retail news in context, analysis with attitude

In the UK, The Grocer reports that Tesco has introduced into two stores a fixture that allows customers to burn their own CDs and DVDs in minutes, allowing these units to virtually carry a much broader selection of movies and music than space ordinarily would allow.

If successful, the story says, Tesco will roll out the program to other stores, hoping that it will "help to stem the decline in sales of physical media."
KC's View:
It is like Tesco believes it has come up with a decade-defining idea. The problem is that the decade may be the nineties.

I cannot remember the first time I heard about in-store machines that burned CDs and DVDs, but I'm pretty sure I was in my forties. (I'm not anymore.)

This may be a good idea for some people in Tesco's target demographic, but I hope the retailer isn't spending a lot of time, space and money on it. Because there are these technologies called "streaming" and "downloading" that are all the rage with the kids, and there's a reasonably good shot, I think, that they could become a real factor.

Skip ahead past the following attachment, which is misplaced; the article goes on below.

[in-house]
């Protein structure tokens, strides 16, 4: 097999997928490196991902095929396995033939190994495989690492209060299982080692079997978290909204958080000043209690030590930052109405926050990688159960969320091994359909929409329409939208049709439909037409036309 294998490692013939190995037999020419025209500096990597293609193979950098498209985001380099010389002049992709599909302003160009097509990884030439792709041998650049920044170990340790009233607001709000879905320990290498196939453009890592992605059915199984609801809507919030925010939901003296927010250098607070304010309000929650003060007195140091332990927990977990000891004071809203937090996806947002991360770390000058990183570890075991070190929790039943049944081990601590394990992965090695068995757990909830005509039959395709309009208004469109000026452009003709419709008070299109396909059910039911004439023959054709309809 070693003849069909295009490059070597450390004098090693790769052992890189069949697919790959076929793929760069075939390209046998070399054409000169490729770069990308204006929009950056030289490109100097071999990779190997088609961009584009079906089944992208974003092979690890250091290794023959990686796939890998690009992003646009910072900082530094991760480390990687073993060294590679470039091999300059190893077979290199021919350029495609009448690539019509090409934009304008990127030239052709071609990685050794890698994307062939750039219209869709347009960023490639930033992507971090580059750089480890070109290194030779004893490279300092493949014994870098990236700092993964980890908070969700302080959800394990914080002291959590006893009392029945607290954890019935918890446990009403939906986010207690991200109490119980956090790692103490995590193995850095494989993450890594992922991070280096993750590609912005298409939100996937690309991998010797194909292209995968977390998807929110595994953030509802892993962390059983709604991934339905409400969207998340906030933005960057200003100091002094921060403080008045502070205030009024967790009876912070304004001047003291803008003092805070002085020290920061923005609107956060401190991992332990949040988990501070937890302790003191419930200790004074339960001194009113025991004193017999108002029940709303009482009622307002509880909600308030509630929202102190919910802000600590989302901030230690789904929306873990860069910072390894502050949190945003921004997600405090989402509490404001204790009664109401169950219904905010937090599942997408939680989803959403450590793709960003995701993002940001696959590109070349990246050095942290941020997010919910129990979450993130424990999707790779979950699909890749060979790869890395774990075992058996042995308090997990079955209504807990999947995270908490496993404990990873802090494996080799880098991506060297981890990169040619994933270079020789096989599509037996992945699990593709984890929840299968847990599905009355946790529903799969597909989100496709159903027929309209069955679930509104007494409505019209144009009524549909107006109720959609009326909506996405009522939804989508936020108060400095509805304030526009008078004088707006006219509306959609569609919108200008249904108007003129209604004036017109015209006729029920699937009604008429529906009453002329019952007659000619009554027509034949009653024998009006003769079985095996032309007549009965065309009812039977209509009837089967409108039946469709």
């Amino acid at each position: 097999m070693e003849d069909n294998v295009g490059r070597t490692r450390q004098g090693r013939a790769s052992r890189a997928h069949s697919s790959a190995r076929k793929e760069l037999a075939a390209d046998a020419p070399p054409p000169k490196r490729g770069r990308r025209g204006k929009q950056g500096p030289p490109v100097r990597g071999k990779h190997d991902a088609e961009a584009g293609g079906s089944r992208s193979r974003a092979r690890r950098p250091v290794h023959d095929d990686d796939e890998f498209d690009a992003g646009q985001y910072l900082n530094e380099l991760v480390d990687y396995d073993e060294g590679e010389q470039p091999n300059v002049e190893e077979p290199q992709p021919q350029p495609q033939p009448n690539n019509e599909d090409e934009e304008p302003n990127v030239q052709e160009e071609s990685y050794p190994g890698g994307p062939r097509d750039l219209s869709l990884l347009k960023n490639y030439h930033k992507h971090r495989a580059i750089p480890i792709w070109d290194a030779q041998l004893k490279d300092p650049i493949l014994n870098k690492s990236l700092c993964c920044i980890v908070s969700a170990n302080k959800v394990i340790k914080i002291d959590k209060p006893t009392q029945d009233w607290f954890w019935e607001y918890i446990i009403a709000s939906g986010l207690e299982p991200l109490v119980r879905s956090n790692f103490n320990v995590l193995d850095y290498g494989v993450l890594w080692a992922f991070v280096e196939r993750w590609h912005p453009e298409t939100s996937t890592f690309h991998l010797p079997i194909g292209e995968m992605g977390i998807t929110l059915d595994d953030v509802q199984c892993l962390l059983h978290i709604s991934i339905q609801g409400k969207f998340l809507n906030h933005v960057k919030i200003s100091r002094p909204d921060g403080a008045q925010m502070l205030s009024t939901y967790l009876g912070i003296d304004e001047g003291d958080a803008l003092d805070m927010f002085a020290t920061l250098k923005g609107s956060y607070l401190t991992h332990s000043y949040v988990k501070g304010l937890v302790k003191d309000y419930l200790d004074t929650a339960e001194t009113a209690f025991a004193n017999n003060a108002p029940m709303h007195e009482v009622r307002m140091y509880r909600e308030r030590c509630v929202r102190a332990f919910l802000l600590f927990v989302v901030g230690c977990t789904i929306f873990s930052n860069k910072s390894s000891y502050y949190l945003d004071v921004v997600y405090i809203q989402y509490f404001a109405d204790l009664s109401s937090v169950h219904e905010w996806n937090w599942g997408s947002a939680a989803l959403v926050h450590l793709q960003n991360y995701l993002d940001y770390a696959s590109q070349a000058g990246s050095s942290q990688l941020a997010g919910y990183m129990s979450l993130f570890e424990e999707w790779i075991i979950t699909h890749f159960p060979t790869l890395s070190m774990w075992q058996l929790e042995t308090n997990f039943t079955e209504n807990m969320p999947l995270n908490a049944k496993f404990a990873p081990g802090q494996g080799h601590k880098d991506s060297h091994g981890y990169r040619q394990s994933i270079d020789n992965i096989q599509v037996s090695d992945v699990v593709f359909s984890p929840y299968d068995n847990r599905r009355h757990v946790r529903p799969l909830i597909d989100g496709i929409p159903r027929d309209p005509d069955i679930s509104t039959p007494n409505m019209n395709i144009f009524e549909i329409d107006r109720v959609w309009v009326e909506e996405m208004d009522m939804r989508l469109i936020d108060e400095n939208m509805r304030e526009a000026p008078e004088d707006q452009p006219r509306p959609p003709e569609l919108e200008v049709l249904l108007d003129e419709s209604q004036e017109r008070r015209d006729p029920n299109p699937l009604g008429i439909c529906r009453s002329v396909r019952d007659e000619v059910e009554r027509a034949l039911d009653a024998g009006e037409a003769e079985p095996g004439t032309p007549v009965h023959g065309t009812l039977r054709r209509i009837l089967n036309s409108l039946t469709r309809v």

Next thing you know, Tesco will be promoting a machine that prints newspapers and magazines, hoping that it will get people reading the physical versions of such media properties again.

The reason physical media properties are suffering from declining sales isn't because of lack of selection. It is because an enormous percentage of the population moved on to acquiring such things in other ways.